It appears as if the much-criticised free education policy is gasping for survival as calls widen for government to set its pride aside and remodel the free education policy. Education insiders have narrated how the introduction of the free education policy crippled the operations of the ministry, saying although it had a positive impact on quantity in terms of learner enrolment, the same cannot be said as far as quality is concerned. Last week, education minister Katrina Hanse-Himarwa was adamant that free education is here to stay for good. Hanse-Himarwa threw her weight behind government’s position to carry the burden of free primary and secondary education despite stern warnings that the practice is unsustainable and has compromised the quality of education in country. Government has spent over N$40 billion on the education sector over the last five years, however quality and passing rates remain questionable.
The worrisome part is that over 90% of the ministry’s budget caters for operational matters while only a small chunk is reserved for capital projects. But despite being one of the highest budget recipients, Hanse-Himarwa continues to cry foul saying the budgetary allocation from Treasury was a cause of concern. Hanse-Himarwa even went as far as saying that providing free education is a costly exercise for government and will only be sustained through collective efforts by parents and the private sector. “The universal secondary education (USE) and universal primary education has come to stay. We will just be improving on every time,” said Hanse-Himarwa. In addition, the minister said: “We can only improve it[free education] if parents and the private sector joins us, then only will be able to sustain free education. But it[free education] has come to stay, it is a constitutional provision.” Hanse-Himarwa made these remarks during the State of Education Address and launch of the Friends of Education Programme (FENSI).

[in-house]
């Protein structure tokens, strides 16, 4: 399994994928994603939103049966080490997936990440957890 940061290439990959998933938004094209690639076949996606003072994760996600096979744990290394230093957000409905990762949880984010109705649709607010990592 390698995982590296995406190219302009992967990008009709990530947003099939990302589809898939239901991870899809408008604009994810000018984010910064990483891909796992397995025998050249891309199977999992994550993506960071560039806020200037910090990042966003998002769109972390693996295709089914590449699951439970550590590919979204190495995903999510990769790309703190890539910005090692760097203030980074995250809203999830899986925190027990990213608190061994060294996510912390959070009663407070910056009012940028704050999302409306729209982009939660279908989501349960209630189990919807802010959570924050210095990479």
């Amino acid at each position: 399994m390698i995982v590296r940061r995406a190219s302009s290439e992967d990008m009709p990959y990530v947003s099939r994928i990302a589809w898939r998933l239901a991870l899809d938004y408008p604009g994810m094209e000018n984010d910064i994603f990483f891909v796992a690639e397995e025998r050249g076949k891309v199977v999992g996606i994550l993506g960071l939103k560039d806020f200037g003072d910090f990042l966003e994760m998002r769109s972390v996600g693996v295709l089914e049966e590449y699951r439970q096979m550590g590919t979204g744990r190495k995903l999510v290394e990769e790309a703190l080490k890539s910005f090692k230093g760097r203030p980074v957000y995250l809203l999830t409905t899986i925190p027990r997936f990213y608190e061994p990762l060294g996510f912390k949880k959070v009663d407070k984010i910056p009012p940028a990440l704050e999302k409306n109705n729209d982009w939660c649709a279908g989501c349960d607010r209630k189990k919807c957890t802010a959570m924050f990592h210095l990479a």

FENSI is a non-bureaucratic and less cumbersome mechanism through which willing and able individuals and organisations can support the Ministry’s efforts in addressing the diverse challenges it is faced with in cash or in kind. In addition, through FENSI, the ministry calls for the provision of technical and financial support to various functional areas of basic education at regional and national levels. On the front of infrastructure development, the ministry seeks support for the provision of design services, engineering and architectural support to the construction and repair of education facilities. “We need more than N$3 billion to address our problems,” was Hanse-Himarwa’s response when asked how much the ministry intends to raise through the FENSI initiative. Hanse-Himarwa’s also blasted the public for apparently mocking government for the shortcomings brought by free education instead of providing support.
“It has become a mockery when schools do not have copy papers. People are making a mockery of this situation instead of supporting the government,” bemoaned the minister adding that parents ought to rally behind the government instead of ridiculing it. “We need to clear our minds from this thing of ‘free education’. Providing education comes at a cost, nothing is for free. There is no way government can do it on its own. It is time for parents to own-up[take charge] our education. No parent is exempted to stand up and support a school as a responsible parent,” she said. Hanse-Himarwa noted that education in Namibia has always been free as close to 90% of the education cost was covered for by the state.